Blake List — Volume 1999 : Issue 3

Today's Topics:


Date: Wed, 27 Jan 1999 10:15:58 -0800 (PST)
From: Ralph Dumain 
To: Erin Slattery ,

At 04:03 PM 1/22/99 -0600, Erin Slattery wrote:
>In any case, I ran across this reference in an unsuccessful
>attempt to trace Edgar Allan Poe's reading of Blake.  Stauffer's article
>can be found in _Notes and Queries_ (U.S. journal), and
>may be referenced in the MLA on-line Bibliography.  I believe the journal
>is a standard holding for most university libraries--I'd be happy
>to send a copy of the article.

I've already copied the article, thank you.  If you have a copy of the pages
from THE NATIONAL ANTI-SLAVERY STANDARD itself, now that I could use.  In
any case, I want to hear more about Poe and Blake, which is news to me.


Subject: Introduction
Date: 1 Feb 99 10:43:52 PST
From: mark peterson 

Hi, my name is Mark Peterson, I just joined your group. I've been working
through a Master's degree in theology and I've spent countless hours on
Blake's visionary genius, although I'm still wondering whether there is any
real, practical use in trying to make Blake's visions one's own. The 'Hammer
of Los' wasn't very productive in gathering interest from a wider public in
Blake's lifetime-- and I recently drew very few students in a class I was
teaching on the "Kerygma of William Blake" here in Sacramento, CA at Trinity
Cathedral. If any of you Blakeans have attempted to start local 'Blake
discussion groups' within a church /bible study context-- can you let me know
about your successes/failures (?)  I've heard people like A.N.Wilder (Harvard;
The Bible and Literary Criticism) refer to Blkae a a 'secularizer of the
Bible'-- but for my part, even though Blake's "Eternal worlds" encompass all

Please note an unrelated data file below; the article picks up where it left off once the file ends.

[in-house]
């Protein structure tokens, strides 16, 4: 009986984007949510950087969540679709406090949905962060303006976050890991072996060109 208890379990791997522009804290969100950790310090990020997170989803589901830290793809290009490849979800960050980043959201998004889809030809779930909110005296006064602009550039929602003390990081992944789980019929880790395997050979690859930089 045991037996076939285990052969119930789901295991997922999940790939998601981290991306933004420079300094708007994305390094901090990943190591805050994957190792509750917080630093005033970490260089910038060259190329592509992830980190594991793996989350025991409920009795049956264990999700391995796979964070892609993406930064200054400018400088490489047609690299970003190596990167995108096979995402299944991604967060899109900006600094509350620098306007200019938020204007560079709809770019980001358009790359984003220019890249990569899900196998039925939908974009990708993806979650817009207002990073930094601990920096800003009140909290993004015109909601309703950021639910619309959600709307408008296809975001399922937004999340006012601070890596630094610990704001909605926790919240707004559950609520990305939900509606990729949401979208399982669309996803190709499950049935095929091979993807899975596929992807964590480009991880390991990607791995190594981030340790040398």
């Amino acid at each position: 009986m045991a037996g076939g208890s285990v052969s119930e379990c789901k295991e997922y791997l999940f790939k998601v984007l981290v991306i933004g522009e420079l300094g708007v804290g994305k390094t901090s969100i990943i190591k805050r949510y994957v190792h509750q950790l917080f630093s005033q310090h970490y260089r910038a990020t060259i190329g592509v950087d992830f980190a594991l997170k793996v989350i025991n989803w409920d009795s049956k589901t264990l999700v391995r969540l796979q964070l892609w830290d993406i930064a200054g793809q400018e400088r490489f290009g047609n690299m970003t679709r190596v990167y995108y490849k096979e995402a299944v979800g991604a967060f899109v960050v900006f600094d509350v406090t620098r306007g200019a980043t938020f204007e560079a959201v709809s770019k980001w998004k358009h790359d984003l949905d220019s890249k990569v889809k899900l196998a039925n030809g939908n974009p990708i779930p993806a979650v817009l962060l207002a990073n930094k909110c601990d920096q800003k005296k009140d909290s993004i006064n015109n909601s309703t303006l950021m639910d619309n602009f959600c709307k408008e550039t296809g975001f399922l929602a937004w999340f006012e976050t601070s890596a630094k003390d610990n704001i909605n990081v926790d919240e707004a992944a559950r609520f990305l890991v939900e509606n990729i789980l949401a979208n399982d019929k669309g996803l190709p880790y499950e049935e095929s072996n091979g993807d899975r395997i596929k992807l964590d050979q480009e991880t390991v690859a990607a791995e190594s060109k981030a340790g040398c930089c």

humanity, I still feel strongly that W.B. saw himself as a 'type' of prophet
in the Isaiah-Ezekiel camp (seeing his own genius as both contrary to, and in
service of the "heavenly Jerusalem" which John on Patmos framed in the
language of the Hebrew Bible's vision-- as God's Kingdom coming...). For that
reason, I've been fascinated with earlier dialogue on this web-site which gets
further into the esoteric side of Blake (kabbalah,etc.) and little on the
outspoken biblical directive of a Gospel filled with content; that, Blake gave
his life to. Does anyone have some input here? Is there another practical
'context'  here beyond e-mail communities,'hypertext-versions', or other
individualized approaches(?) If so, has anyone integrated Blake's work within
a 'church-group' setting ? What has been the outcome? I know monks love him,
people like Thomas Merton...- but I'm asking about those who live and work and
have kids and bills and cannot afford to live a life of pure solitude-- in
other owrds, can the 'secularized' man or woman in a crisis of faith, turning
to a community of faith, find a place for our friend William Blake in that

This web-site is a welcome change to 'theological isolation', thanks for the
chance to introduce myself. I hope to hear some of your ideas soon.

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